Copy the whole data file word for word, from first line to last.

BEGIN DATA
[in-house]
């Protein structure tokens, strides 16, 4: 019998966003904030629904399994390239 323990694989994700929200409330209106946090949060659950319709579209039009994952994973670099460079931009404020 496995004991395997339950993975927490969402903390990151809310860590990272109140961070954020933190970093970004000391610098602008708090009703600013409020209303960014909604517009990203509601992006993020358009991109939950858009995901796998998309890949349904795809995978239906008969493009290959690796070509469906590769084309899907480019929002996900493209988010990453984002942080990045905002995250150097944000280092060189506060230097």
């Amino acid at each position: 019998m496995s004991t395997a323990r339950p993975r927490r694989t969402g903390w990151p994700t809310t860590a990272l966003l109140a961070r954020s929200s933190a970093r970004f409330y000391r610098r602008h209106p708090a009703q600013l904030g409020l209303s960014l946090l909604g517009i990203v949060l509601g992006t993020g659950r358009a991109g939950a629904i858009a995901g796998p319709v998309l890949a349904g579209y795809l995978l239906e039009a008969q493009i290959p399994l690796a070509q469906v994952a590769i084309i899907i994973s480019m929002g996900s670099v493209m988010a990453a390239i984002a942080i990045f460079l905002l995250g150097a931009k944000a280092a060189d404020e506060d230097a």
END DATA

[in-house]
């Protein structure tokens, strides 16, 4: 019998966003904030629904399994390239 323990694989994700929200409330209106946090949060659950319709579209039009994952994973670099460079931009404020 496995004991395997339950993975927490969402903390990151809310860590990272109140961070954020933190970093970004000391610098602008708090009703600013409020209303960014909604517009990203509601992006993020358009991109939950858009995901796998998309890949349904795809995978239906008969493009290959690796070509469906590769084309899907480019929002996900493209988010990453984002942080990045905002995250150097944000280092060189506060230097």
């Amino acid at each position: 019998m496995s004991t395997a323990r339950p993975r927490r694989t969402g903390w990151p994700t809310t860590a990272l966003l109140a961070r954020s929200s933190a970093r970004f409330y000391r610098r602008h209106p708090a009703q600013l904030g409020l209303s960014l946090l909604g517009i990203v949060l509601g992006t993020g659950r358009a991109g939950a629904i858009a995901g796998p319709v998309l890949a349904g579209y795809l995978l239906e039009a008969q493009i290959p399994l690796a070509q469906v994952a590769i084309i899907i994973s480019m929002g996900s670099v493209m988010a990453a390239i984002a942080i990045f460079l905002l995250g150097a931009k944000a280092a060189d404020e506060d230097a």